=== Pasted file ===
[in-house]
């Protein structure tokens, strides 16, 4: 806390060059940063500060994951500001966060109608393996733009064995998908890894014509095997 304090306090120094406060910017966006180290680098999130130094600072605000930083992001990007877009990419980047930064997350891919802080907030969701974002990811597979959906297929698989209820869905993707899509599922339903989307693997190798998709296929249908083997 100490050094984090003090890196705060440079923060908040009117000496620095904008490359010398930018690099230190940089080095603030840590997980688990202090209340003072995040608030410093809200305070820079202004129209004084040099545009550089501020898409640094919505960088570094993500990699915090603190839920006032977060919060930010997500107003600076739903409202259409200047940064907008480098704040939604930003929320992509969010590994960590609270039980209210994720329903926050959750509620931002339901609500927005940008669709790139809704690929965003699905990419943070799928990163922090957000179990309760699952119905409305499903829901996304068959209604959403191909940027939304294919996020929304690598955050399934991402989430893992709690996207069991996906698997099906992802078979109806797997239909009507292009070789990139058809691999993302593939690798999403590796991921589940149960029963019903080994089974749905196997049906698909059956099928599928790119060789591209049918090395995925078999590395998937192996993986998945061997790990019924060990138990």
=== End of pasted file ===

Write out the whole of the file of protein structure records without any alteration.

[in-house]
């Protein structure tokens, strides 16, 4: 806390060059940063500060994951500001966060109608393996733009064995998908890894014509095997 304090306090120094406060910017966006180290680098999130130094600072605000930083992001990007877009990419980047930064997350891919802080907030969701974002990811597979959906297929698989209820869905993707899509599922339903989307693997190798998709296929249908083997 100490050094984090003090890196705060440079923060908040009117000496620095904008490359010398930018690099230190940089080095603030840590997980688990202090209340003072995040608030410093809200305070820079202004129209004084040099545009550089501020898409640094919505960088570094993500990699915090603190839920006032977060919060930010997500107003600076739903409202259409200047940064907008480098704040939604930003929320992509969010590994960590609270039980209210994720329903926050959750509620931002339901609500927005940008669709790139809704690929965003699905990419943070799928990163922090957000179990309760699952119905409305499903829901996304068959209604959403191909940027939304294919996020929304690598955050399934991402989430893992709690996207069991996906698997099906992802078979109806797997239909009507292009070789990139058809691999993302593939690798999403590796991921589940149960029963019903080994089974749905196997049906698909059956099928599928790119060789591209049918090395995925078999590395998937192996993986998945061997790990019924060990138990």